It is random acts of kindness making the world a better place and brightening people’s lives in the most beautiful ways every day. It’s even more remarkable when a group of people comes together for the cause to help others and their communities. These clusters of good have led to the creation of charities and non-profits destined to change hundreds if not thousands of lives. In fact, some of the oldest charities around can be found in Britain, with some of them dating back 900 years. Of course, none of the charities in the Tri-Cities are that old, but there are still plenty of them in our area, lending a helping hand to the world and the community around them.

Tri-Cities charities
Mikey’s Chance Canine Rescue works hard to help dogs like Lilo (pictured) find their forever home. She was rescued by Stephen and Stacy Carney, also pictured. Photo courtesy: Mikey’s Chance Canine Rescue

Mikey’s Chance Canine Rescue

P.O. Box 4355, West Richland

Mikey’s Chance Canine Rescue in West Richland is named after a big, friendly black Labrador named Mikey who one day found himself abandoned by his owners and left in an overcrowded shelter for months. It was too late by the time a rescue worker had found him a foster home. Mikey was euthanized the very day he was scheduled to be picked up because he growled at a shelter worker due to the stress of his situation. As a result, they deemed him potentially dangerous. While Mikey’s chance at a new life came too late, Mikey’s Chance was set up to save other dogs like him, focusing on saving dogs at risk in our region and placing them with adopters throughout the Pacific Northwest.

Tri-Cities charities
AmeriCorps Member Aaron McQuoid serves students at McGee Elementary. Photo courtesy: Serve Tri-Cities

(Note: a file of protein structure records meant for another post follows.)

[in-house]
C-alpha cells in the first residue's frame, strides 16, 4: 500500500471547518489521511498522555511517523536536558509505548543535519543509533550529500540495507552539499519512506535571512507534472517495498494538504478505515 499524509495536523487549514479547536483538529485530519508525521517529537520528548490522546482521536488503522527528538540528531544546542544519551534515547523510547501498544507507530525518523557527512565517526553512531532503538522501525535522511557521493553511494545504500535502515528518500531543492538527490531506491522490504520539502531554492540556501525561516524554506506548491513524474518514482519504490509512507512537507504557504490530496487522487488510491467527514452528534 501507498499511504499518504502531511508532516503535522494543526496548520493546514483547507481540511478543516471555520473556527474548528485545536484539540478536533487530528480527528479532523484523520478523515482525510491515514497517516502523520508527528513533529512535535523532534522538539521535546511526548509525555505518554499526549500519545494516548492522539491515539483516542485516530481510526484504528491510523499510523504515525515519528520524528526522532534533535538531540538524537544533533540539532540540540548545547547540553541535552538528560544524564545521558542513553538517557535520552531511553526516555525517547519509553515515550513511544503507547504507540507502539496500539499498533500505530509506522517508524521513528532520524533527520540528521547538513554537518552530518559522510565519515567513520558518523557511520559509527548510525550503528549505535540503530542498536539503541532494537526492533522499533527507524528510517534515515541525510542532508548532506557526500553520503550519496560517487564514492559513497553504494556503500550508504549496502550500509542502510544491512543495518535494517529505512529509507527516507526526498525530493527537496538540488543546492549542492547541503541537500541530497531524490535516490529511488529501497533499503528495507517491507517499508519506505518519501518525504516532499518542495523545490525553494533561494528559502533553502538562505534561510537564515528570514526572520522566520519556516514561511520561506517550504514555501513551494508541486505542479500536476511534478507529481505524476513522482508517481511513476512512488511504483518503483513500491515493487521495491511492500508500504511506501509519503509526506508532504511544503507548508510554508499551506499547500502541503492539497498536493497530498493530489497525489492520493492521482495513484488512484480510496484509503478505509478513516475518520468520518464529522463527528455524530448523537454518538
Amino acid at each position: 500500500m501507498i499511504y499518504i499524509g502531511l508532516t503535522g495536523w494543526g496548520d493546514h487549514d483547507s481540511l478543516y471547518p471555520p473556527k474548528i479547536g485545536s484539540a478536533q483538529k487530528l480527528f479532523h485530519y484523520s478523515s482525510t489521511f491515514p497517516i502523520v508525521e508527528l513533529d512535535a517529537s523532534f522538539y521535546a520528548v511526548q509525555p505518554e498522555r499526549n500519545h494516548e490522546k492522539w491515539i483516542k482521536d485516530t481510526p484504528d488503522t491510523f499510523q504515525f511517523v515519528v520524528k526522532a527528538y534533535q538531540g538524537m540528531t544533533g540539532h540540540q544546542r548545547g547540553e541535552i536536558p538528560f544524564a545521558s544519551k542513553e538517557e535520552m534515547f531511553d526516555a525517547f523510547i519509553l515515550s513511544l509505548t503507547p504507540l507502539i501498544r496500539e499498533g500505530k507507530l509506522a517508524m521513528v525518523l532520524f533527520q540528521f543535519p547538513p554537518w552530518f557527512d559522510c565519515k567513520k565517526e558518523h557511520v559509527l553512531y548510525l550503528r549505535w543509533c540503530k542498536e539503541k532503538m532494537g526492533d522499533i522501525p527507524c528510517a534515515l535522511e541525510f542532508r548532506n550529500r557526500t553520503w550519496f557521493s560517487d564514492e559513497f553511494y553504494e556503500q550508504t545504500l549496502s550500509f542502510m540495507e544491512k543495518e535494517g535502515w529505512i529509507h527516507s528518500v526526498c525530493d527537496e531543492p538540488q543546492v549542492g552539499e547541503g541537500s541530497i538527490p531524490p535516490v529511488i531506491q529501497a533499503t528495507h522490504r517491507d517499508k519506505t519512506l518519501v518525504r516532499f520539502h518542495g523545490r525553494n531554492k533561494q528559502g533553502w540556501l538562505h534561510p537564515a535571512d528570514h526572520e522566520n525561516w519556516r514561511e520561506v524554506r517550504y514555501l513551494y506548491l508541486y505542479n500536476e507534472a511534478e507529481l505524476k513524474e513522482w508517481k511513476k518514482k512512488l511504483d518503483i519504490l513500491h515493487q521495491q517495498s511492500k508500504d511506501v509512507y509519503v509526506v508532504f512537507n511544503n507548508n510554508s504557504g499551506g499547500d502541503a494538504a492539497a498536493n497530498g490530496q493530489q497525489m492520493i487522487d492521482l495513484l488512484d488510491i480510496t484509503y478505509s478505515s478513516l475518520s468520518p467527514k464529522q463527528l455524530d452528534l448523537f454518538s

Serve Tri-Cities

321 W Lewis St., Pasco

Working since 1992 to strengthen the community — succeeding tremendously in the endeavor, and growing substantially — is Serve Tri-Cities. What started as just six Corps Members has grown to serve more than a dozen schools and even more community organizations with an average of 30 Corps Members per year. They have focused on education over their long years of service, primarily addressing literacy, academic success, youth development, and public safety. They envision a community where every child can grow up with the basic skills they need to succeed.

Tri-Cities charities
At fundraising dinners for Edith Bishel Center for the Blind and Visually Impaired, they encourage other guests to eat blindfolded to have an understanding of blindness and how their contributions help those who struggle with it. Photo courtesy: Edith Bishel Center for the Blind and Visually Impaired

Edith Bishel Center for the Blind

628 N Arthur St., Kennewick

The year was 1988, and the founders of The Edith Bishel Center realized that there were no adequate services in the region offered to people aged 55 and over who were blind or visually impaired. To address the issue, the Edith Bishel Center for the Blind was born. They have been serving the Tri-Cities ever since, working hard to enrich the independence and quality of life for blind and visually impaired individuals.

Tri-Cities Food Bank